Dear Mr. Buffett
I heard that you’re going to be airing a cartoon for kids this fall about money management.
I know that you’re a humble guy and that you don’t live extravagantly. But you don’t exactly circulate with Joe the plumber anymore. So I thought I could give you some tips for your cartoon’s curriculum. As a guy living with the masses, I might have a better grasp on what the average person knows and doesn’t know.
Economically, the world is in a bit of a mess—especially the U.S. I know that you’re trying to sort out the next generation, and I fully commend your efforts. You recognize that if financial literacy were a required component of the k-12 curriculum, the average American would be operating at a grade one level. And if everyone was in at least the financial literacy level of middle school, we wouldn’t be in the mess we’re in. So this cartoon isn’t just for kids. I know that. You’re just making it look like it is.
I’m going to jump ahead of the grade 1 and grade 2 financial literacy components here, and offer suggestions for what might equate to a grade 3 part of the curriculum. You might think the average person knows this stuff. And they should. But sadly, we do a disservice to our youth when we don’t teach the most basic concepts of finance in our schools.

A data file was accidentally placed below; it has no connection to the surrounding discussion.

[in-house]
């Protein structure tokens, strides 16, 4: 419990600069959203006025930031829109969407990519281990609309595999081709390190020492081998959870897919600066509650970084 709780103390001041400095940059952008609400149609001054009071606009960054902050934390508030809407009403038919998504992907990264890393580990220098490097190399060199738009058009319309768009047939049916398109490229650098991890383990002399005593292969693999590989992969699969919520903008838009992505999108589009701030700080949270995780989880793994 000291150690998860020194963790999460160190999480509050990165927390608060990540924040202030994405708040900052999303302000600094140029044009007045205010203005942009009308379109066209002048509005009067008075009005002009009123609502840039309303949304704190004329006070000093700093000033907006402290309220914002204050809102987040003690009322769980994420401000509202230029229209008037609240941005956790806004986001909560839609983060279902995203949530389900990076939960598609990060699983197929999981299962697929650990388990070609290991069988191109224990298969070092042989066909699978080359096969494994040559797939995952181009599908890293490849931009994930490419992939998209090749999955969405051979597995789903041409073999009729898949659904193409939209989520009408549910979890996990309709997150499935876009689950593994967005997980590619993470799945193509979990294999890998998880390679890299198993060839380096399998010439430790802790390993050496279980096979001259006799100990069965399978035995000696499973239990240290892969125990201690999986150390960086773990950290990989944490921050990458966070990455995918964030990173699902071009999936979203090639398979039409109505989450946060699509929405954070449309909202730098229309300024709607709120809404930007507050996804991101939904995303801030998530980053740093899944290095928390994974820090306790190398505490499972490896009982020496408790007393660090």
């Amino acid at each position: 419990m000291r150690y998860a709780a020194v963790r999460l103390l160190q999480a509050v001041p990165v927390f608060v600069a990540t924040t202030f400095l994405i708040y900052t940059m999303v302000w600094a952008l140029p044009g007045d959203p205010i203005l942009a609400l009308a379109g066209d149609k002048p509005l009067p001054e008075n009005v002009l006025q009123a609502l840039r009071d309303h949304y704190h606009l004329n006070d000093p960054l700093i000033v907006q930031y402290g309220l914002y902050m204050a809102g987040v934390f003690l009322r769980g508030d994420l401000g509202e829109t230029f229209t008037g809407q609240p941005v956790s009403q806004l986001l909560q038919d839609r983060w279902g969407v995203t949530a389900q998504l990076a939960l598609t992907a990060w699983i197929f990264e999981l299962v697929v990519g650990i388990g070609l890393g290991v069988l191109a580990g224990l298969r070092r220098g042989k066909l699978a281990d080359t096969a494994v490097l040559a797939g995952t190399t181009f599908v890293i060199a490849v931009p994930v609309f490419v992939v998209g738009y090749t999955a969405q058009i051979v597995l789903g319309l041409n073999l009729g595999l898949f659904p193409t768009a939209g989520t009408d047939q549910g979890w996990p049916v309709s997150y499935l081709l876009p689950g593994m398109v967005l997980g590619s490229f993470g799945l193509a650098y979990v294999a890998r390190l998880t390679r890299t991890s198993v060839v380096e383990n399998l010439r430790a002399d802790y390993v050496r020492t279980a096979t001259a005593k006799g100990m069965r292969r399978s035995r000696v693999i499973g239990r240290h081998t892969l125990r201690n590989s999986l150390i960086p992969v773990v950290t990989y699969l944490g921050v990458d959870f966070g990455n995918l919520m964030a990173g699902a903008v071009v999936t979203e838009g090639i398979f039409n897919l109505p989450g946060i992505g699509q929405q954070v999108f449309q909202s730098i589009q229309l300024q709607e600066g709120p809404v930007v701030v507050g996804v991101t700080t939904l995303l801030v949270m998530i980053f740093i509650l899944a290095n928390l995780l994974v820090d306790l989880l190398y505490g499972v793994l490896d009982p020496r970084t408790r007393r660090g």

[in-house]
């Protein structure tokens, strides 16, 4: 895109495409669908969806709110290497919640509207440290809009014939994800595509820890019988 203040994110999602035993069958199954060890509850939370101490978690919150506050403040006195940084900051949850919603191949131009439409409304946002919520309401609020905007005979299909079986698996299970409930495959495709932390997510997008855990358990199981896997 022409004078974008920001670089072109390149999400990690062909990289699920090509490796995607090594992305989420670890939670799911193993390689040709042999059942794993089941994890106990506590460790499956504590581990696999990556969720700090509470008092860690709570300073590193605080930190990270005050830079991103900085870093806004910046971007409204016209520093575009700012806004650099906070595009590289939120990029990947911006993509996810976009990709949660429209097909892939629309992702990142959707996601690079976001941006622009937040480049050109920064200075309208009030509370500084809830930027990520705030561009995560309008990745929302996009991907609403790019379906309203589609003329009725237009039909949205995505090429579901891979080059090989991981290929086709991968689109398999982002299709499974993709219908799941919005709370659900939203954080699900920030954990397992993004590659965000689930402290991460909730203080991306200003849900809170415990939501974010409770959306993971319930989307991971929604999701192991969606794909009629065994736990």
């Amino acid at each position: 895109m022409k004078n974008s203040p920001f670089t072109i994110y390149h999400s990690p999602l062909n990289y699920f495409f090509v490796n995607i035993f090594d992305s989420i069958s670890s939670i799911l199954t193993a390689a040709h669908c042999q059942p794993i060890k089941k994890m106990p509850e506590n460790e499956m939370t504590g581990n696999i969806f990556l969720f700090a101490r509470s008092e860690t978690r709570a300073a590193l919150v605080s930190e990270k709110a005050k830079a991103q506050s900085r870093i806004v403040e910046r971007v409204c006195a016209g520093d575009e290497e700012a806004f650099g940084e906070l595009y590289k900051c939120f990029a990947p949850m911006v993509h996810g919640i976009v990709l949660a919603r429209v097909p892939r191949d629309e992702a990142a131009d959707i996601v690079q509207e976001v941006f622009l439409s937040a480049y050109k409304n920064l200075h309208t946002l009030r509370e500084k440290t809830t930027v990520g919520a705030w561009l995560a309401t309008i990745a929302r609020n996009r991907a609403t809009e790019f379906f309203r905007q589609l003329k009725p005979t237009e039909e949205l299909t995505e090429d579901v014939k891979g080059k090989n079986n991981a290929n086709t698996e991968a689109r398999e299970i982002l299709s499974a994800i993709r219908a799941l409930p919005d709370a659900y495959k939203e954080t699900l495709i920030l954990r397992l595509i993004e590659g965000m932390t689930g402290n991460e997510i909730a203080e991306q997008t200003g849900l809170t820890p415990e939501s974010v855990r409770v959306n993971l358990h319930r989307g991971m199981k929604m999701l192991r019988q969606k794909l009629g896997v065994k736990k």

1. People are attracted to past investment performance:
Most people, Mr. Buffett, select mutual funds that have recently gone up a lot. I know, I know. You might have trouble believing that many people invest this way, but they do. Despite every study suggesting otherwise, the average person doesn’t realize that the best investment funds in one year are generally tomorrow’s losers. No, this isn’t too obvious for your cartoon. You’ll want to make sure the kids understand this. I can’t tell you how many of my friends say that their advisors have moved them from one fund to the next because their original fund wasn’t performing well. It’s true Mr. Buffett. In the trenches, the average person doesn’t know that the only indicator of long term future performance is having funds with low fees and low turnover. Most advisors don’t know this either.
And Mr. Buffett, the kids need to know that those who try moving from fund to fund generally perform far worse than if they just sat tight with a bunch of diversified low fee funds.
2. Watching stock market television programs can be detrimental to your financial health: